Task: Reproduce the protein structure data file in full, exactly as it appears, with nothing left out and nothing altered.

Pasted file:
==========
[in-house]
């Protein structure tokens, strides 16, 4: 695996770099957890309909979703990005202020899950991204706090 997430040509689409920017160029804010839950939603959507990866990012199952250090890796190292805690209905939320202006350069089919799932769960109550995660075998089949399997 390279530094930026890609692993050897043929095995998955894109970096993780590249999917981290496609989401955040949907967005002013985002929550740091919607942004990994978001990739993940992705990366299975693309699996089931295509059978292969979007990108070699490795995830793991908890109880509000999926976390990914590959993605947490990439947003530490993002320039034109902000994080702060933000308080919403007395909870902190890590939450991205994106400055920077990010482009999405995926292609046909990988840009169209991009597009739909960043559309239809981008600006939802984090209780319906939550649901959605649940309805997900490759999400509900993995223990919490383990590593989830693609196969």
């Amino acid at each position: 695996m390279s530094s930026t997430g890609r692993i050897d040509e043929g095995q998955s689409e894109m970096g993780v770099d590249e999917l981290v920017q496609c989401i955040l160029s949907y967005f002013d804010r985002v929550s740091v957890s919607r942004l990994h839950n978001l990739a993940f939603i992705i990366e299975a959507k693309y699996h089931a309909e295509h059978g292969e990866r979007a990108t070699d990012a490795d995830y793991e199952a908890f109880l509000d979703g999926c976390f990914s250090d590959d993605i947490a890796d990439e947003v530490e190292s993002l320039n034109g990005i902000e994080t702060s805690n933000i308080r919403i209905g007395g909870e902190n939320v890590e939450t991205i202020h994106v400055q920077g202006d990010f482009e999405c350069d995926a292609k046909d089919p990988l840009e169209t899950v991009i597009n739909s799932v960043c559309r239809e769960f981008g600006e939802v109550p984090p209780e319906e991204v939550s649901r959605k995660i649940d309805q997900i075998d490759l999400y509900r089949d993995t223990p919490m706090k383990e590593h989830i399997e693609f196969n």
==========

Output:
[in-house]
């Protein structure tokens, strides 16, 4: 695996770099957890309909979703990005202020899950991204706090 997430040509689409920017160029804010839950939603959507990866990012199952250090890796190292805690209905939320202006350069089919799932769960109550995660075998089949399997 390279530094930026890609692993050897043929095995998955894109970096993780590249999917981290496609989401955040949907967005002013985002929550740091919607942004990994978001990739993940992705990366299975693309699996089931295509059978292969979007990108070699490795995830793991908890109880509000999926976390990914590959993605947490990439947003530490993002320039034109902000994080702060933000308080919403007395909870902190890590939450991205994106400055920077990010482009999405995926292609046909990988840009169209991009597009739909960043559309239809981008600006939802984090209780319906939550649901959605649940309805997900490759999400509900993995223990919490383990590593989830693609196969």
């Amino acid at each position: 695996m390279s530094s930026t997430g890609r692993i050897d040509e043929g095995q998955s689409e894109m970096g993780v770099d590249e999917l981290v920017q496609c989401i955040l160029s949907y967005f002013d804010r985002v929550s740091v957890s919607r942004l990994h839950n978001l990739a993940f939603i992705i990366e299975a959507k693309y699996h089931a309909e295509h059978g292969e990866r979007a990108t070699d990012a490795d995830y793991e199952a908890f109880l509000d979703g999926c976390f990914s250090d590959d993605i947490a890796d990439e947003v530490e190292s993002l320039n034109g990005i902000e994080t702060s805690n933000i308080r919403i209905g007395g909870e902190n939320v890590e939450t991205i202020h994106v400055q920077g202006d990010f482009e999405c350069d995926a292609k046909d089919p990988l840009e169209t899950v991009i597009n739909s799932v960043c559309r239809e769960f981008g600006e939802v109550p984090p209780e319906e991204v939550s649901r959605k995660i649940d309805q997900i075998d490759l999400y509900r089949d993995t223990p919490m706090k383990e590593h989830i399997e693609f196969n």